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  Child friendly justice systems

   School of Law

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  Prof Jennifer Davidson, Prof Claire McDiarmid, Ms Nina Vaswani  No more applications being accepted  Funded PhD Project (Students Worldwide)

About the Project

The Institute for Inspiring Children’s Futures Doctoral Research Centre (DRC) draws together world-class scholars to study complex problems requiring insight from multiple perspectives. Driven by the UN Sustainable Development Goals and children’s human rights, this DRC aims to generate new knowledge, and apply this effectively in policy, professional practice environments, and the settings in which children live their lives.

Children’s interaction with formal justice systems remains an immense problem throughout the world in both high- and lower-income countries. Few nations uphold the globally agreed rights of children in this respect, and this is a major element in reducing children’s well-being and their prospects and opportunities for the future.

Children who come into contact with the law require child-friendly, child-centred justice systems that are specialised, meeting their needs and ensuring access to justice for children when their rights are violated. Justice systems and related processes and services must be differentiated and specialised, developed in accordance with internationally agreed guiding principles and guidance so that children’s needs, rights and capacities can be fully respected.

Children’s involvement in justice systems often results in children being stigmatised and discriminated against by society, and can hinder their development and participation in education and employment on the path to adulthood. Children who are older can be seen as troublesome, difficult, or worse, ignoring their status as children and their need for support and protection. This can entrench offending behaviours instead of contributing to rehabilitation and reintegration.

Taking a different approach by using diversionary and upstream preventive mechanisms avoids the danger of trapping children in a pattern or culture of offending behaviour. It recognises the particular vulnerabilities of children who offend. Educational systems, health systems, as well as family and community strengthening efforts, are key components of an integrated child-centred system which delivers justice. Integrated child protection services which focus on the wellbeing of children and their families have the potential, along with other specialised approaches, to support children and them to assume a constructive role in society.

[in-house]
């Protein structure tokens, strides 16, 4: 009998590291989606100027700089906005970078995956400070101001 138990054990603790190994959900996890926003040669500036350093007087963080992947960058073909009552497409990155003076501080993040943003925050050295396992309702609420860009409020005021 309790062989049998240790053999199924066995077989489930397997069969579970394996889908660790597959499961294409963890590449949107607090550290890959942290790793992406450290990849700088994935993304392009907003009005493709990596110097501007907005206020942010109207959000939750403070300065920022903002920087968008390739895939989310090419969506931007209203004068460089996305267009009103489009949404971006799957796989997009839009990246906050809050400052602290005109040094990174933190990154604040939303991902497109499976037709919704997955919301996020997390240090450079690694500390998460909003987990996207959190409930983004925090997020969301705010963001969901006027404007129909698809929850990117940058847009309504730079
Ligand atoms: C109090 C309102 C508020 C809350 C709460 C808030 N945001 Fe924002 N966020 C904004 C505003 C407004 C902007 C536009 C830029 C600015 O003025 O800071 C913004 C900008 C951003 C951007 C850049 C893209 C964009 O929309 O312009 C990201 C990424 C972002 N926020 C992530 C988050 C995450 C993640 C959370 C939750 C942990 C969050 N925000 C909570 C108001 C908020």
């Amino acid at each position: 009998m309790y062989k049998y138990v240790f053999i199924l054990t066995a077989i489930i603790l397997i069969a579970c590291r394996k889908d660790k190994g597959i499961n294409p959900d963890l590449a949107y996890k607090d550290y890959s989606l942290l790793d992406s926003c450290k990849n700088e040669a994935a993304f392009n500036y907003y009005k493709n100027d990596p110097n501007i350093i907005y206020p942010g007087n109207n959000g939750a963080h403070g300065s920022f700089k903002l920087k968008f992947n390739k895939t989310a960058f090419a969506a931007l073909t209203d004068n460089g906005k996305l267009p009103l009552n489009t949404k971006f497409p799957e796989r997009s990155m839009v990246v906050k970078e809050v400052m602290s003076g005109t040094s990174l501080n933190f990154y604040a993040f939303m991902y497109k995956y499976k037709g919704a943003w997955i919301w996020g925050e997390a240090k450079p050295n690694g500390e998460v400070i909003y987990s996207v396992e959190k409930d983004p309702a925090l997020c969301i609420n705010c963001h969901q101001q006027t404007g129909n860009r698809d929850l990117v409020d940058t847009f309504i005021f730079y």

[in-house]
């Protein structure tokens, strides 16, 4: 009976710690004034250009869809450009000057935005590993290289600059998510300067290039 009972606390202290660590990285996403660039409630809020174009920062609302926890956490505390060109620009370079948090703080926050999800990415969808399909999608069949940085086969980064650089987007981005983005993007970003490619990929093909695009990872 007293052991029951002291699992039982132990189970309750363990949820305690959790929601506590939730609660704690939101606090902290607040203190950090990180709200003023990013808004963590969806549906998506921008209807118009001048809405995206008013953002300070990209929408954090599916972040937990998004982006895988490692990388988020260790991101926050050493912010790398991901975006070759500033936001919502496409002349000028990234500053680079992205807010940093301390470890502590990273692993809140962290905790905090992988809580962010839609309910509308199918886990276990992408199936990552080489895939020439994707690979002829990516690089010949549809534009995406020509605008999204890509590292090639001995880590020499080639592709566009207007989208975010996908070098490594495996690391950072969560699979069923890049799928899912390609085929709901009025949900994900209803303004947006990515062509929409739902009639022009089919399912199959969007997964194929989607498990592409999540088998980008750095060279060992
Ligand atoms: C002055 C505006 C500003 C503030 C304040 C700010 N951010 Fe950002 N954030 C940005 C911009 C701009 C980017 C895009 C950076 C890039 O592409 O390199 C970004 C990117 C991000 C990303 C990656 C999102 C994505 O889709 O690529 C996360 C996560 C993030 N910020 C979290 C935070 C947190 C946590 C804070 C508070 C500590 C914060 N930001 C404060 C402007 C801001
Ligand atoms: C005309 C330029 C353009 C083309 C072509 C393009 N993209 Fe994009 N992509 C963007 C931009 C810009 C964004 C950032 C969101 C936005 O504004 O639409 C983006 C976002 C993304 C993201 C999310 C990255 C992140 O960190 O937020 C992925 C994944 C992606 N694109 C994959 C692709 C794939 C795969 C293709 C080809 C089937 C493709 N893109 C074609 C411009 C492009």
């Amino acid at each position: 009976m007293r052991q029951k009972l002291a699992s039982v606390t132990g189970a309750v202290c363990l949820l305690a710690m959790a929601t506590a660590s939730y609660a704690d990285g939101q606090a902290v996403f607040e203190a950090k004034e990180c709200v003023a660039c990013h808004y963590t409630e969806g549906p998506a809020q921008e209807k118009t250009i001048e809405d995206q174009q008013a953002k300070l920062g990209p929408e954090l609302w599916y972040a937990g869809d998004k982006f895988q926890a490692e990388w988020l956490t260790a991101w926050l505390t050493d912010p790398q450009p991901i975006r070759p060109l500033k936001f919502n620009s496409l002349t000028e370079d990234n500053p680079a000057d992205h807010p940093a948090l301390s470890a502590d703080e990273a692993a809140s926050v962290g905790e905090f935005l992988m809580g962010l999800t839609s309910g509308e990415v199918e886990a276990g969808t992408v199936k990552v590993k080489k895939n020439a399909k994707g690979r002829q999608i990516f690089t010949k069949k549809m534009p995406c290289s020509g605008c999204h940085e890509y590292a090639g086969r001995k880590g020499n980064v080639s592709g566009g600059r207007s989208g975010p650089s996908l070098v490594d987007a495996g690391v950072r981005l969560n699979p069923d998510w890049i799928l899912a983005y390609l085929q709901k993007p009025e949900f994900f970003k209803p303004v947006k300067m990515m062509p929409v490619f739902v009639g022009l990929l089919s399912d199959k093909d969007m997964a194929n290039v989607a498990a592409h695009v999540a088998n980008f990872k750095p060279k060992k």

A trans-disciplinary approach is needed to generate evidence that takes into account the complexity of the problem and the necessary solutions. Our knowledge of how to address this – and the critical evidence that must underpin this understanding – is inadequate, or focussed on a very partial analysis of the problems that overlooks the complexity that a trans-disciplinary approach can provide.

The central questions for this doctoral research project will include:

·       What are the determinants and character of the current challenges to justice for children, that seriously and directly threaten children’s well-being?

·       How can this evidence and analysis be brought to bear on the identification of evidence-based policy and programmes that address both the critical preventative and mitigative perspectives?

·       How can these be effectively implemented, what are the facilitative factors and how can we overcome the barriers?

·       How can evidence of the social and economic value and impact of better policy and implementation to both the child and the wider society contribute to the securing of political commitment?

In addressing these questions, the project aims to provide the evidence for better global policy-making, which further enables the achievement of the Sustainable Development Goals for children, and their human rights. This project’s association with the Institute for Inspiring Children’s Futures’ international organisational partners will enable highly facilitative routes to impact.

For further information regarding eligibility and how to apply please visit Child friendly justice systems | University of Strathclyde

For informal enquires regarding this PhD research project, please contact Prof Jennifer Davidson at [Email Address Removed]

Applications will be ranked by a selection panel and shortlisted applicants will be notified by 5 May 2022.

Interviews will take place in the last week of May 2022, with the studentship starting 1st October 2022.

Economics (10) Law (22) Politics & Government (30) Psychology (31) Sociology (32)

Funding Notes

Applications are welcomed from eligible International Students, but if successful, would need to pay the difference between Home & International Fees around approximately £10k per annum for FT duration of study.

Where will I study?

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